The Scottish born actor’s formidable acting talent came to the world’s attention in the role of the flesh eating Hannibal Lecktor in Michael Mann’s 1986 classic ‘Manhunter’. He has gone on to become on of the most sought after character actors in Hollywood, sharing screen time with stars including Matt Damon, Brad Pitt, Gwyneth Paltrow, Jake Gyllenhaal and Joan Allen. Cox’s undoubted talent has seen him take on weighty roles such as Argyle Wallace in Mel Gibson’s ‘Braveheart’, famed attorney Melvin Belli in ‘Zodiac’ and Agamemnon in Wolfgang Petersen’s ‘ Troy’.

Cox has built a career in supporting roles, often playing second fiddle to many of Hollywood’s young hotshots. Not so in ‘The Escapist’, where Cox’s talent is firmly to the fore in the role of stoic Perry.

“I’ve done a lot of cameos, I’ve spent my career doing cameos and I don’t mind it, I rather like it in fact,” he muses. “When I went to America in the first place I made the decision that’s what I would do. But after a while I started thinking….well, I used to be a leading actor in the theatre and I’d like to do something where I’m not sitting on the substitute bench ready to go and play a great defence game in the last ten minutes of the movie.”

Cox had such faith in the project and in Wyatt that he lent his name as executive producer and he was determined the script would stay true to Wyatt’s original vision.

“I saw myself as the keeper of the grail,” he says. “When I read the script I knew that Rupert was going to get notes and everyone would have an opinion, but my job was to keep him to his original idea and not be impeded that way.”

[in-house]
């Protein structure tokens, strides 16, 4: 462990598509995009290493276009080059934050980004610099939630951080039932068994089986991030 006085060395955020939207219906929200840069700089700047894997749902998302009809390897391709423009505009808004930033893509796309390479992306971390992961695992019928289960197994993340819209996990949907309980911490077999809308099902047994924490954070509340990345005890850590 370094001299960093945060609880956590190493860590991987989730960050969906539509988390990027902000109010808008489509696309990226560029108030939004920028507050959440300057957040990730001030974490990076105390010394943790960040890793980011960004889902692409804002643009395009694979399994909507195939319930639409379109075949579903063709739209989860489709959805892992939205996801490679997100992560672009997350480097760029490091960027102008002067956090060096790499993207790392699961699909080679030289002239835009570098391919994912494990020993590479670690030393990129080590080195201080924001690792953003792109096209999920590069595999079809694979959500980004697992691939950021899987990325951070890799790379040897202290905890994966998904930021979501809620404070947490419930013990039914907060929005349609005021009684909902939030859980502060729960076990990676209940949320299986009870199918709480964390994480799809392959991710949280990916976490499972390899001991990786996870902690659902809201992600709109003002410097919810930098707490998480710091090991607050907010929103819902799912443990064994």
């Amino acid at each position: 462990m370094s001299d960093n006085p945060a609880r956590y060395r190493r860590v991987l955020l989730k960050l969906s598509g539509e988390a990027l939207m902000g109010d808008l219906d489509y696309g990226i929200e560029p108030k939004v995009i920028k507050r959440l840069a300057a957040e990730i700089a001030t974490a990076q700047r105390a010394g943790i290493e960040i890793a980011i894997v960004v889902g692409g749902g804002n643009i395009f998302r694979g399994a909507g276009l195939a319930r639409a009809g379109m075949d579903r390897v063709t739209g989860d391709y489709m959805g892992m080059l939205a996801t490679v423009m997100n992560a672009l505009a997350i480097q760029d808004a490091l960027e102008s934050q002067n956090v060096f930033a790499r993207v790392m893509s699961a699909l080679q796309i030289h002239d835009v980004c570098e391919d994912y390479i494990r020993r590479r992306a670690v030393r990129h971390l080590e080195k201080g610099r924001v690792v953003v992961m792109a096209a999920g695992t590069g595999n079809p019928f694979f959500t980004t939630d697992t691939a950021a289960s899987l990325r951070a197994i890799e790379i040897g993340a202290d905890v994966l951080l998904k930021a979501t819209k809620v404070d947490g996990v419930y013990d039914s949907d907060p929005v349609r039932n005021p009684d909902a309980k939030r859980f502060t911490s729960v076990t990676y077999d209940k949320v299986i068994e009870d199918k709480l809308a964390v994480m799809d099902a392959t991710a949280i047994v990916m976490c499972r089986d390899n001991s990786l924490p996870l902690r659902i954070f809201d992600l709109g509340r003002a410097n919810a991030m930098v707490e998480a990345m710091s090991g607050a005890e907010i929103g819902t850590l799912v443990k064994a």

This is Cox’s third time filming in Ireland, having previously appeared in Jim Sheridan’s ‘The Boxer’ and Conor McPherson’s ‘Saltwater’. The actor shines as the soft spoken, restrained Perry who Cox chose to play with a Northern Irish lilt. He believes the Irish connection was an integral part of the Perry’s story.


Brian Cox in Troy

“It was an intuitive thing about Northern Irish accent,” he says. “There’s something about the Irish thing of having to dissemble, about hiding something else, a passion. It was important that the audience never knew where the man was coming from. And the whole melancholy thing, that is wholly Irish too.

“In fact my family originally come from the North, way back - our roots are all in Enniskillen. I recently got my DNA done and was told my DNA was unbroken for 3,500 years or something! My Irish ancestor is this man called Niall of the Nine Hostages, he is the progenitor of the O’Neill family.”

The thespian has won numerous accolades for his acting talent – an Emmy for his role in mini-series ‘Nuremburg’, which also garnered him a Golden Globe nomination, and two Olivier Awards for his theatre work in ‘Rat in the Skull’ and ‘Titus Andronicus’. So what is Cox’s secret to getting under his characters’ skin so completely?